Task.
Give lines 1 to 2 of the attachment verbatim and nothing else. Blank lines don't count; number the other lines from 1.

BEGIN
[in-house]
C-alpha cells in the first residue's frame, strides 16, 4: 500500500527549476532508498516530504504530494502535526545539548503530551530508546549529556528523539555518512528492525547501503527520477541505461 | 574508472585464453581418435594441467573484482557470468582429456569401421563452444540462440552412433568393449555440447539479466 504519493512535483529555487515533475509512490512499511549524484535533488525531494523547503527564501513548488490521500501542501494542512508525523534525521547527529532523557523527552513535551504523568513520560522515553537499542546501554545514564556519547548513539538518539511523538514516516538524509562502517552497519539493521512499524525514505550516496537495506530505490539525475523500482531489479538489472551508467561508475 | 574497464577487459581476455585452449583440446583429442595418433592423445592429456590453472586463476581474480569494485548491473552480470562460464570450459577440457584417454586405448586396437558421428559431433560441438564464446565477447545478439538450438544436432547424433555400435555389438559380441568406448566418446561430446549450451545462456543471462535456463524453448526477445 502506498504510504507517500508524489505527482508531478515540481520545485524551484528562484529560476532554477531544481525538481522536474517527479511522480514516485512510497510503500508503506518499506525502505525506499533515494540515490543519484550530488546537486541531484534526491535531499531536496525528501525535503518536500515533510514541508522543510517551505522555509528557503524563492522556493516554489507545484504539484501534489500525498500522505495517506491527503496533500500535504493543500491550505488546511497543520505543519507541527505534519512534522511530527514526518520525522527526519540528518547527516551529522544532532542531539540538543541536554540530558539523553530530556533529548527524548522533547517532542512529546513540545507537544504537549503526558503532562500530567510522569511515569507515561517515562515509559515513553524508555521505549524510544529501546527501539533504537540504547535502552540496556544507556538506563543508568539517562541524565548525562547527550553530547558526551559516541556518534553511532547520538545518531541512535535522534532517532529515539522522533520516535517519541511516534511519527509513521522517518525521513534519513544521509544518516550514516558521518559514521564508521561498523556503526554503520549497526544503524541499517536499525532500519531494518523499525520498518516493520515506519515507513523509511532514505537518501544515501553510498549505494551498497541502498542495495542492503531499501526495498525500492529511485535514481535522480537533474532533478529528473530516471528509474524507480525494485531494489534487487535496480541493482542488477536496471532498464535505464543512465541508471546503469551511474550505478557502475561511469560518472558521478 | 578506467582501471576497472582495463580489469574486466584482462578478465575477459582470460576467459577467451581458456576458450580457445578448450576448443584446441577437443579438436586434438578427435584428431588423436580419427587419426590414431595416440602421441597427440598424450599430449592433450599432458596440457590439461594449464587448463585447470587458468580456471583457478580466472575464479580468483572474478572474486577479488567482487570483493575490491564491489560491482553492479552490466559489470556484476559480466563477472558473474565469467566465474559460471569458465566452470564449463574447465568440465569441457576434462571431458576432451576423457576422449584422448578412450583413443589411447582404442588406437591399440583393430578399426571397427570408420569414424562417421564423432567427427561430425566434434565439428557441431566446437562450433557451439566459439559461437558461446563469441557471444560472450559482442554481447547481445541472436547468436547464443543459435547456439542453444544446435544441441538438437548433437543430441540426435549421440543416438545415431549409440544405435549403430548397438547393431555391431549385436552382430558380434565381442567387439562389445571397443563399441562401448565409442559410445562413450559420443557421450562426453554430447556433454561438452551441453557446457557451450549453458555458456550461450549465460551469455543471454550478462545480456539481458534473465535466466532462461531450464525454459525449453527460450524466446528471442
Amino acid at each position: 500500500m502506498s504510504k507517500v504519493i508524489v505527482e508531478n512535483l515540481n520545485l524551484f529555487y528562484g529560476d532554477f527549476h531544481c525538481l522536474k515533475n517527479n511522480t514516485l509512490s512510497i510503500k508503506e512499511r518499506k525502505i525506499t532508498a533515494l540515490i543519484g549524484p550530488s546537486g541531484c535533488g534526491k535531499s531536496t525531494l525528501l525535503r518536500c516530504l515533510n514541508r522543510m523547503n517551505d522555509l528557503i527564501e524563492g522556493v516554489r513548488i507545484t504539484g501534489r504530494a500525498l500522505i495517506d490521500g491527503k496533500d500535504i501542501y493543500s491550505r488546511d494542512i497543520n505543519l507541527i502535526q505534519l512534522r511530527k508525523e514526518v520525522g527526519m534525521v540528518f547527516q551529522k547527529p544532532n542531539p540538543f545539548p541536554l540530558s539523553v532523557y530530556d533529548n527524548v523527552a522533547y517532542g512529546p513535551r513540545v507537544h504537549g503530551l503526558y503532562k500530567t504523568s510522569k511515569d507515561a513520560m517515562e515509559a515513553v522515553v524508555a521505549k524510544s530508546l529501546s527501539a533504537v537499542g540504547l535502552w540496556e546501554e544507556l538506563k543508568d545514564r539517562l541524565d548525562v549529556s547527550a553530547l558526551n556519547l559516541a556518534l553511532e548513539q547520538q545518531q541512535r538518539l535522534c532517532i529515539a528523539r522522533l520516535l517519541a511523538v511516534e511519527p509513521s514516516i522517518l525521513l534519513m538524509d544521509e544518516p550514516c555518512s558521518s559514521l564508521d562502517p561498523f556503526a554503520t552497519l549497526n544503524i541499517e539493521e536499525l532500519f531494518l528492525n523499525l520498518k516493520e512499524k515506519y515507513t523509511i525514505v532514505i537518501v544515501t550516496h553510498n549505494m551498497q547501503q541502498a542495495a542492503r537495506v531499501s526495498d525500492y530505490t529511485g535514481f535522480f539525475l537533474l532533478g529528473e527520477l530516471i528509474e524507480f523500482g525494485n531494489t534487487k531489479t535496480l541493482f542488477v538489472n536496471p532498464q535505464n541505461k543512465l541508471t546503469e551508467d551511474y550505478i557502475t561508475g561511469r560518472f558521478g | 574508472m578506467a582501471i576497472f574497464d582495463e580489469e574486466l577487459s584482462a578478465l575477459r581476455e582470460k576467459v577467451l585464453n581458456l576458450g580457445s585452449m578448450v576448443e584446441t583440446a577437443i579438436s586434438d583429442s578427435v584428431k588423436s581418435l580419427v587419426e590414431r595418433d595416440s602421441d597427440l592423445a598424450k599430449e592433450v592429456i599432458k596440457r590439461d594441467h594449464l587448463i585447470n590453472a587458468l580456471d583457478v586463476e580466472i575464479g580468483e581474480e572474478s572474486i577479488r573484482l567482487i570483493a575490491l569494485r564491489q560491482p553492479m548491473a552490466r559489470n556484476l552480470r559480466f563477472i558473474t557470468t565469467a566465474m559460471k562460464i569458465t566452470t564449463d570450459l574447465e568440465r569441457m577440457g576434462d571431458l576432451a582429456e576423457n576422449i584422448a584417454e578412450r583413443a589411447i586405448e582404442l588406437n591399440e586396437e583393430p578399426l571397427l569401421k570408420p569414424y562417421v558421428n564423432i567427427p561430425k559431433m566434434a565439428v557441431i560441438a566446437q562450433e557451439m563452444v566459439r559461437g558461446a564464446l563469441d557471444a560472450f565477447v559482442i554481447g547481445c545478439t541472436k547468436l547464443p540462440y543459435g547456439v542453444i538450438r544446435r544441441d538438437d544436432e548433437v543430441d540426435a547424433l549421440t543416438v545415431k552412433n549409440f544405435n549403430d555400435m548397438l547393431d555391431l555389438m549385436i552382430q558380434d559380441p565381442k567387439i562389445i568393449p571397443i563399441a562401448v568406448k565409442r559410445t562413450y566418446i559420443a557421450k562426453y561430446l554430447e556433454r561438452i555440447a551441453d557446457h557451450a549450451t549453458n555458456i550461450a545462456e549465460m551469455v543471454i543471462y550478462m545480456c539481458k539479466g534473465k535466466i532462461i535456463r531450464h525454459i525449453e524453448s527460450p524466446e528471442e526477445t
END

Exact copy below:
[in-house]
C-alpha cells in the first residue's frame, strides 16, 4: 500500500527549476532508498516530504504530494502535526545539548503530551530508546549529556528523539555518512528492525547501503527520477541505461 | 574508472585464453581418435594441467573484482557470468582429456569401421563452444540462440552412433568393449555440447539479466 504519493512535483529555487515533475509512490512499511549524484535533488525531494523547503527564501513548488490521500501542501494542512508525523534525521547527529532523557523527552513535551504523568513520560522515553537499542546501554545514564556519547548513539538518539511523538514516516538524509562502517552497519539493521512499524525514505550516496537495506530505490539525475523500482531489479538489472551508467561508475 | 574497464577487459581476455585452449583440446583429442595418433592423445592429456590453472586463476581474480569494485548491473552480470562460464570450459577440457584417454586405448586396437558421428559431433560441438564464446565477447545478439538450438544436432547424433555400435555389438559380441568406448566418446561430446549450451545462456543471462535456463524453448526477445 502506498504510504507517500508524489505527482508531478515540481520545485524551484528562484529560476532554477531544481525538481522536474517527479511522480514516485512510497510503500508503506518499506525502505525506499533515494540515490543519484550530488546537486541531484534526491535531499531536496525528501525535503518536500515533510514541508522543510517551505522555509528557503524563492522556493516554489507545484504539484501534489500525498500522505495517506491527503496533500500535504493543500491550505488546511497543520505543519507541527505534519512534522511530527514526518520525522527526519540528518547527516551529522544532532542531539540538543541536554540530558539523553530530556533529548527524548522533547517532542512529546513540545507537544504537549503526558503532562500530567510522569511515569507515561517515562515509559515513553524508555521505549524510544529501546527501539533504537540504547535502552540496556544507556538506563543508568539517562541524565548525562547527550553530547558526551559516541556518534553511532547520538545518531541512535535522534532517532529515539522522533520516535517519541511516534511519527509513521522517518525521513534519513544521509544518516550514516558521518559514521564508521561498523556503526554503520549497526544503524541499517536499525532500519531494518523499525520498518516493520515506519515507513523509511532514505537518501544515501553510498549505494551498497541502498542495495542492503531499501526495498525500492529511485535514481535522480537533474532533478529528473530516471528509474524507480525494485531494489534487487535496480541493482542488477536496471532498464535505464543512465541508471546503469551511474550505478557502475561511469560518472558521478 | 578506467582501471576497472582495463580489469574486466584482462578478465575477459582470460576467459577467451581458456576458450580457445578448450576448443584446441577437443579438436586434438578427435584428431588423436580419427587419426590414431595416440602421441597427440598424450599430449592433450599432458596440457590439461594449464587448463585447470587458468580456471583457478580466472575464479580468483572474478572474486577479488567482487570483493575490491564491489560491482553492479552490466559489470556484476559480466563477472558473474565469467566465474559460471569458465566452470564449463574447465568440465569441457576434462571431458576432451576423457576422449584422448578412450583413443589411447582404442588406437591399440583393430578399426571397427570408420569414424562417421564423432567427427561430425566434434565439428557441431566446437562450433557451439566459439559461437558461446563469441557471444560472450559482442554481447547481445541472436547468436547464443543459435547456439542453444544446435544441441538438437548433437543430441540426435549421440543416438545415431549409440544405435549403430548397438547393431555391431549385436552382430558380434565381442567387439562389445571397443563399441562401448565409442559410445562413450559420443557421450562426453554430447556433454561438452551441453557446457557451450549453458555458456550461450549465460551469455543471454550478462545480456539481458534473465535466466532462461531450464525454459525449453527460450524466446528471442